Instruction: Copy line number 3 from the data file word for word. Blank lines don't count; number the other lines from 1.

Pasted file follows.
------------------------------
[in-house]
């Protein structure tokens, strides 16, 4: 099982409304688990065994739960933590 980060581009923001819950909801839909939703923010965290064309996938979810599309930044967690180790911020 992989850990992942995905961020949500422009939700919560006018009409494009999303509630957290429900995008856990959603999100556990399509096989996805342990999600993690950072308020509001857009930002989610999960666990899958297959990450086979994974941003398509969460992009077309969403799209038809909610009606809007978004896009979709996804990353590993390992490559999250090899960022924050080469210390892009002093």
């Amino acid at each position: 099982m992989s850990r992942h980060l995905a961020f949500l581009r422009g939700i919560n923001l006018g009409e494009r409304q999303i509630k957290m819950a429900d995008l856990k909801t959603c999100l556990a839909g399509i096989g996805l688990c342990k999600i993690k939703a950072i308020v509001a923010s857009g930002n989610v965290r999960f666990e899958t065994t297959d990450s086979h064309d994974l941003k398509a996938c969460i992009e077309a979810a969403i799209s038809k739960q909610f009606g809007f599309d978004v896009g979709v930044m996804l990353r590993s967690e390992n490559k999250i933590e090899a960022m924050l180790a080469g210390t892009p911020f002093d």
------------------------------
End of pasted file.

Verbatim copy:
């Amino acid at each position: 099982m992989s850990r992942h980060l995905a961020f949500l581009r422009g939700i919560n923001l006018g009409e494009r409304q999303i509630k957290m819950a429900d995008l856990k909801t959603c999100l556990a839909g399509i096989g996805l688990c342990k999600i993690k939703a950072i308020v509001a923010s857009g930002n989610v965290r999960f666990e899958t065994t297959d990450s086979h064309d994974l941003k398509a996938c969460i992009e077309a979810a969403i799209s038809k739960q909610f009606g809007f599309d978004v896009g979709v930044m996804l990353r590993s967690e390992n490559k999250i933590e090899a960022m924050l180790a080469g210390t892009p911020f002093d």